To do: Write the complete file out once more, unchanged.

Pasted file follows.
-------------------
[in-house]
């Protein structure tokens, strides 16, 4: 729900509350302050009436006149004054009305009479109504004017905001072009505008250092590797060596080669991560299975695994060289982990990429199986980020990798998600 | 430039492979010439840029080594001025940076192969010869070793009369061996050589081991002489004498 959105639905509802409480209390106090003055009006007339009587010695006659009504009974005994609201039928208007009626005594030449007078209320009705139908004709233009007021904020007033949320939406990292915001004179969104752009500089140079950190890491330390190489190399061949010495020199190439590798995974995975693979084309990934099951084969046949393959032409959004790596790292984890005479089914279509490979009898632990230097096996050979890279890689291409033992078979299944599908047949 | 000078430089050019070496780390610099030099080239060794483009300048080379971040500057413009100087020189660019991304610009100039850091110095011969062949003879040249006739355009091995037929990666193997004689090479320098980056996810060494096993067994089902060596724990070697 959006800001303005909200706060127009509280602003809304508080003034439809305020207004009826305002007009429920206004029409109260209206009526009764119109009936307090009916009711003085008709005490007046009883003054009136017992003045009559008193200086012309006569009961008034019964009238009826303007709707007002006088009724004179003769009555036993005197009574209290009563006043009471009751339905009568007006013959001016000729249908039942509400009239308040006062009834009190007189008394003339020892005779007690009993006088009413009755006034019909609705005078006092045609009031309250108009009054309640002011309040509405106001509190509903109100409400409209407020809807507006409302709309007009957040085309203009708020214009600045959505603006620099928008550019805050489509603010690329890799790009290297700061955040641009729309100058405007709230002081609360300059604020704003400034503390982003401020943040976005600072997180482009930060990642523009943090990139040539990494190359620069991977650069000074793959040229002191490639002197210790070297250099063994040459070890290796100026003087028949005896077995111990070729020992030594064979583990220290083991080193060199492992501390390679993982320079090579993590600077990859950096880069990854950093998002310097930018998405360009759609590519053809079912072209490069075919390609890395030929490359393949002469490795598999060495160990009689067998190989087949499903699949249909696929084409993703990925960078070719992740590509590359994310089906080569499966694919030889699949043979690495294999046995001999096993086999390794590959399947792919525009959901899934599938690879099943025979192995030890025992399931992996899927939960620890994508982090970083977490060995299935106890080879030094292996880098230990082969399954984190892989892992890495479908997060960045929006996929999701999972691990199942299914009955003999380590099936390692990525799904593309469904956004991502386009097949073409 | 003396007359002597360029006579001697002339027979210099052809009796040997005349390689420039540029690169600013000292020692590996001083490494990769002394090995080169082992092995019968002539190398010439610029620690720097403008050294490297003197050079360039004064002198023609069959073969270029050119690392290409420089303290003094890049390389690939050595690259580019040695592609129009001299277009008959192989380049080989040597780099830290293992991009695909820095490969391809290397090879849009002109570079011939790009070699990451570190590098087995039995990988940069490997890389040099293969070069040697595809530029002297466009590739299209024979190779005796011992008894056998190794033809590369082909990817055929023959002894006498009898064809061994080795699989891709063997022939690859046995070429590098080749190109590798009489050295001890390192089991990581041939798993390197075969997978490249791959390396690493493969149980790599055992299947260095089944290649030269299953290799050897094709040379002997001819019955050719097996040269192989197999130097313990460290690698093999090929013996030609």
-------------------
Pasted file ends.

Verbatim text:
[in-house]
């Protein structure tokens, strides 16, 4: 729900509350302050009436006149004054009305009479109504004017905001072009505008250092590797060596080669991560299975695994060289982990990429199986980020990798998600 | 430039492979010439840029080594001025940076192969010869070793009369061996050589081991002489004498 959105639905509802409480209390106090003055009006007339009587010695006659009504009974005994609201039928208007009626005594030449007078209320009705139908004709233009007021904020007033949320939406990292915001004179969104752009500089140079950190890491330390190489190399061949010495020199190439590798995974995975693979084309990934099951084969046949393959032409959004790596790292984890005479089914279509490979009898632990230097096996050979890279890689291409033992078979299944599908047949 | 000078430089050019070496780390610099030099080239060794483009300048080379971040500057413009100087020189660019991304610009100039850091110095011969062949003879040249006739355009091995037929990666193997004689090479320098980056996810060494096993067994089902060596724990070697 959006800001303005909200706060127009509280602003809304508080003034439809305020207004009826305002007009429920206004029409109260209206009526009764119109009936307090009916009711003085008709005490007046009883003054009136017992003045009559008193200086012309006569009961008034019964009238009826303007709707007002006088009724004179003769009555036993005197009574209290009563006043009471009751339905009568007006013959001016000729249908039942509400009239308040006062009834009190007189008394003339020892005779007690009993006088009413009755006034019909609705005078006092045609009031309250108009009054309640002011309040509405106001509190509903109100409400409209407020809807507006409302709309007009957040085309203009708020214009600045959505603006620099928008550019805050489509603010690329890799790009290297700061955040641009729309100058405007709230002081609360300059604020704003400034503390982003401020943040976005600072997180482009930060990642523009943090990139040539990494190359620069991977650069000074793959040229002191490639002197210790070297250099063994040459070890290796100026003087028949005896077995111990070729020992030594064979583990220290083991080193060199492992501390390679993982320079090579993590600077990859950096880069990854950093998002310097930018998405360009759609590519053809079912072209490069075919390609890395030929490359393949002469490795598999060495160990009689067998190989087949499903699949249909696929084409993703990925960078070719992740590509590359994310089906080569499966694919030889699949043979690495294999046995001999096993086999390794590959399947792919525009959901899934599938690879099943025979192995030890025992399931992996899927939960620890994508982090970083977490060995299935106890080879030094292996880098230990082969399954984190892989892992890495479908997060960045929006996929999701999972691990199942299914009955003999380590099936390692990525799904593309469904956004991502386009097949073409 | 003396007359002597360029006579001697002339027979210099052809009796040997005349390689420039540029690169600013000292020692590996001083490494990769002394090995080169082992092995019968002539190398010439610029620690720097403008050294490297003197050079360039004064002198023609069959073969270029050119690392290409420089303290003094890049390389690939050595690259580019040695592609129009001299277009008959192989380049080989040597780099830290293992991009695909820095490969391809290397090879849009002109570079011939790009070699990451570190590098087995039995990988940069490997890389040099293969070069040697595809530029002297466009590739299209024979190779005796011992008894056998190794033809590369082909990817055929023959002894006498009898064809061994080795699989891709063997022939690859046995070429590098080749190109590798009489050295001890390192089991990581041939798993390197075969997978490249791959390396690493493969149980790599055992299947260095089944290649030269299953290799050897094709040379002997001819019955050719097996040269192989197999130097313990460290690698093999090929013996030609």